…specially paid, in the first instance to the contribution of Members of the United Nations to the maintenance of international peace and security and to the other purposes of the Organization, and also to equitable geographical distribution.

Contribution to the maintenance of international peace and security is often interpreted in this context as levels of contribution to peacekeeping or financial contributions for peacekeeping operations and peace processes. Contribution to the other purposes of the organisation, by contrast, is a very wide term.

A key procedural provision of the Charter, which is relevant to Security Council elections, is article 18(2). This requires a two-thirds majority vote in the General Assembly on important questions. Under that article, election to the Council is defined as an important question.

In addition, article 18(3) defines the required majority by reference to members present and voting. This refers to members casting an affirmative or negative vote. Members who abstain from voting are considered not voting. If all members are present and voting, the required majority in 2010 will be 128, unless some members are precluded from voting by virtue of article 19 of the Charter, due to arrears in payment of financial contributions.

Relevant Rules of Procedure
Closely contested elections to the Security Council can sometimes produce tense and dramatic situations on the floor of the General Assembly. In such circumstances understanding the relevant Rules of Procedure can become very important.

The voting process is governed by rules 92, 93 and 94 of the Rules of Procedure of the General Assembly.

Under rule 92, elections to the Council are held by secret ballot. Nominations are not required. Countries simply declare their intention to run, sometimes many years ahead, either by circular note to all members of the UN or to the chair of their regional grouping, or both.

Rule 93 sets out the procedure which applies when there is only one vacancy to be filled and no candidate obtains the required two-thirds majority in the first ballot. It provides:

…a second ballot shall be taken, which shall be restricted to the two candidates obtaining the largest number of votes…if a two-thirds majority is required the balloting shall be continued until one candidate secures two-thirds of the votes cast.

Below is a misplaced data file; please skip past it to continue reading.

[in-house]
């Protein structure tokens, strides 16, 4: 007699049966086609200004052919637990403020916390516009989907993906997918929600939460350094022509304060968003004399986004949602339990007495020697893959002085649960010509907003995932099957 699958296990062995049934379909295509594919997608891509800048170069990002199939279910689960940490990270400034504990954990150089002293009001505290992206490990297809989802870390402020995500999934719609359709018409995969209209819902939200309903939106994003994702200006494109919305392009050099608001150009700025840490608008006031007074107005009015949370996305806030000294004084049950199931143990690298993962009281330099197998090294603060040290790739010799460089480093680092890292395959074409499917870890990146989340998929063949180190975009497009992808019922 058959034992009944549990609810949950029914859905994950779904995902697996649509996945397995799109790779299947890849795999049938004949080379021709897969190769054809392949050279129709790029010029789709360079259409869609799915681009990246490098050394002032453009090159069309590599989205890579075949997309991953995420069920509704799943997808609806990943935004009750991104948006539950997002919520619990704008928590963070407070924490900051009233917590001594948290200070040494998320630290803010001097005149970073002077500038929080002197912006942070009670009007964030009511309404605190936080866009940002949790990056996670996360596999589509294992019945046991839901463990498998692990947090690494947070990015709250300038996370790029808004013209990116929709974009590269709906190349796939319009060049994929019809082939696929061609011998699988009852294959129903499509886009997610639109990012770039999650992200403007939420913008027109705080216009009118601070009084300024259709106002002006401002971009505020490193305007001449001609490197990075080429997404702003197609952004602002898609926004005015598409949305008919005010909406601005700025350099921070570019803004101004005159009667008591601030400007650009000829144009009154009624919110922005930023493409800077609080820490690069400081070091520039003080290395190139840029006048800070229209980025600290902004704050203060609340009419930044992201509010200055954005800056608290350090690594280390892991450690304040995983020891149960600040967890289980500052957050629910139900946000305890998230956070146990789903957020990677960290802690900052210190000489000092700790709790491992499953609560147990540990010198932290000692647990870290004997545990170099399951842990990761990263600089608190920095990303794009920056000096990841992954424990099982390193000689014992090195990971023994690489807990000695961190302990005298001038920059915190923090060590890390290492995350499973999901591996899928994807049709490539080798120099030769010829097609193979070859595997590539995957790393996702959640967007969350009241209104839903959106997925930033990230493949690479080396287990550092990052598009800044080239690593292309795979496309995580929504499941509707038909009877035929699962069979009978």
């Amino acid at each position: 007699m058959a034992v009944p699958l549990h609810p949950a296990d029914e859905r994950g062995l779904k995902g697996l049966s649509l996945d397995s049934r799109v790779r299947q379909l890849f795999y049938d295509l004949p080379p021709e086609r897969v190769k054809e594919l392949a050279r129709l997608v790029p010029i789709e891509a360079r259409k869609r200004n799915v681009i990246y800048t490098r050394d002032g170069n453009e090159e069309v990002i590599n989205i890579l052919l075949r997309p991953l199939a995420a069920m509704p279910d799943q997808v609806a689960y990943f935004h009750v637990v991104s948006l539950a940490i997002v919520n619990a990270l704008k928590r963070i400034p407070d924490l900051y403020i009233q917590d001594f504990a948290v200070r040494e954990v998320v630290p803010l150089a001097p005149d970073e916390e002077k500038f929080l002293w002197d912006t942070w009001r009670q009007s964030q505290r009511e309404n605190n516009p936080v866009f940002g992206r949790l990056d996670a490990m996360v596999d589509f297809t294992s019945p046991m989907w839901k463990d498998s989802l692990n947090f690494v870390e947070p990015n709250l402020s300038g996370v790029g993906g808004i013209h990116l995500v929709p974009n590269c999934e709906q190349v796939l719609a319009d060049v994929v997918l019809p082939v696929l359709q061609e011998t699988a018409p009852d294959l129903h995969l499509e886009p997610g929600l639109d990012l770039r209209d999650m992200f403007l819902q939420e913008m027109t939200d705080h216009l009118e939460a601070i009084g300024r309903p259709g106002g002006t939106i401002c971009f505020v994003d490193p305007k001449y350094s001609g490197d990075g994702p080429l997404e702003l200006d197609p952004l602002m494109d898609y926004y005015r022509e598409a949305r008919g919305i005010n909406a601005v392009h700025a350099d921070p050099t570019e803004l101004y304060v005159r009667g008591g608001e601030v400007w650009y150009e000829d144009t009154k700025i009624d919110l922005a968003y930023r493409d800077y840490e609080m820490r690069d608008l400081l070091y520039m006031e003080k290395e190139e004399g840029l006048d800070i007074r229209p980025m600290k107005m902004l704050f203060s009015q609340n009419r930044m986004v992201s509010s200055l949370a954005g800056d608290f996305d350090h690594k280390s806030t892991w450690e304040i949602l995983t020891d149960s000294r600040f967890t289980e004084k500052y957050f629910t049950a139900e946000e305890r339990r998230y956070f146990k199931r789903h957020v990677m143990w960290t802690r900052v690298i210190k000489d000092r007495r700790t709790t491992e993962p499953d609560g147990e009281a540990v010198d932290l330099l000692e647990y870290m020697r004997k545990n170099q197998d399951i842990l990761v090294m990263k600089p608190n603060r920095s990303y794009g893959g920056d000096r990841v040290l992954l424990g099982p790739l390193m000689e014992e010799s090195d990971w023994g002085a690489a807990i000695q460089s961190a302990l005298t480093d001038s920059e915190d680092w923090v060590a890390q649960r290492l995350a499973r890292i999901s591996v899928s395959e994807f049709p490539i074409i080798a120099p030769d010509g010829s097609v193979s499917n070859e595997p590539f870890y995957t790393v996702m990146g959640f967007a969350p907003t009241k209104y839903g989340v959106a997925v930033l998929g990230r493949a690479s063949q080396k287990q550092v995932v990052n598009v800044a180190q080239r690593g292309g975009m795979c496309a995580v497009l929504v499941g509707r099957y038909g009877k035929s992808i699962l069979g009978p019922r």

What this first part of rule 93 means is that if there are more than two candidates and no clear winner in the first ballot, the lowest polling candidate drops out and the contest then continues to a second ballot between the top two candidates. This first part of this rule does not apply in the 2010 election as there is no scenario where there is one seat and more than two candidates. The effect of rule 93 is that voting simply continues until one candidate prevails, either by securing the required majority or because the other withdraws.

If neither candidate receives the required majority in the second and third ballots, rule 93 says that after the third inconclusive ballot, votes may be cast for an eligible member. This allows new candidates to come into the process and the fourth ballot is therefore technically referred to as an unrestricted ballot. (Also it would allow any candidate excluded after the first restricted ballot to come back again.)

If a result is not achieved after three of these unrestricted ballots, rule 93 requires that the pool again be reduced to the top two. This cycle then repeats until a result is achieved.

The emergence of new candidates during the unrestricted stage is rare, but not unprecedented. The most recent example took place in 2006 when Panama came in after 48 rounds of inconclusive voting between Venezuela and Guatemala. The longest period of voting was in 1979 when Cuba and Colombia went to 155 rounds over a period of three months before Mexico was brought in as an alternative candidate.